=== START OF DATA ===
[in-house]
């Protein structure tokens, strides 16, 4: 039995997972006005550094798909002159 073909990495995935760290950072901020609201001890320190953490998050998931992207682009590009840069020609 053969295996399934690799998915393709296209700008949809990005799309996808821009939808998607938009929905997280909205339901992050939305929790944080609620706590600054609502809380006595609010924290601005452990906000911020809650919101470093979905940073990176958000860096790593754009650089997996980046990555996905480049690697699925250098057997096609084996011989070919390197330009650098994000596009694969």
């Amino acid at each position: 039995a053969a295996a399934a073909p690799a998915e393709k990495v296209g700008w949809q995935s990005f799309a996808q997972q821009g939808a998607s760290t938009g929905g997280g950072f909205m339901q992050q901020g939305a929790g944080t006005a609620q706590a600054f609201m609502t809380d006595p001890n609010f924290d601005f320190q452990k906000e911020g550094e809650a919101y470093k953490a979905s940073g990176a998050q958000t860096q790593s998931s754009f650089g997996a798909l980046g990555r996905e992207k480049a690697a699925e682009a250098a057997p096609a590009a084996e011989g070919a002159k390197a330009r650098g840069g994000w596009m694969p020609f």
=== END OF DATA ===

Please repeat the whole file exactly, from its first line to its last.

[in-house]
């Protein structure tokens, strides 16, 4: 039995997972006005550094798909002159 073909990495995935760290950072901020609201001890320190953490998050998931992207682009590009840069020609 053969295996399934690799998915393709296209700008949809990005799309996808821009939808998607938009929905997280909205339901992050939305929790944080609620706590600054609502809380006595609010924290601005452990906000911020809650919101470093979905940073990176958000860096790593754009650089997996980046990555996905480049690697699925250098057997096609084996011989070919390197330009650098994000596009694969």
């Amino acid at each position: 039995a053969a295996a399934a073909p690799a998915e393709k990495v296209g700008w949809q995935s990005f799309a996808q997972q821009g939808a998607s760290t938009g929905g997280g950072f909205m339901q992050q901020g939305a929790g944080t006005a609620q706590a600054f609201m609502t809380d006595p001890n609010f924290d601005f320190q452990k906000e911020g550094e809650a919101y470093k953490a979905s940073g990176a998050q958000t860096q790593s998931s754009f650089g997996a798909l980046g990555r996905e992207k480049a690697a699925e682009a250098a057997p096609a590009a084996e011989g070919a002159k390197a330009r650098g840069g994000w596009m694969p020609f």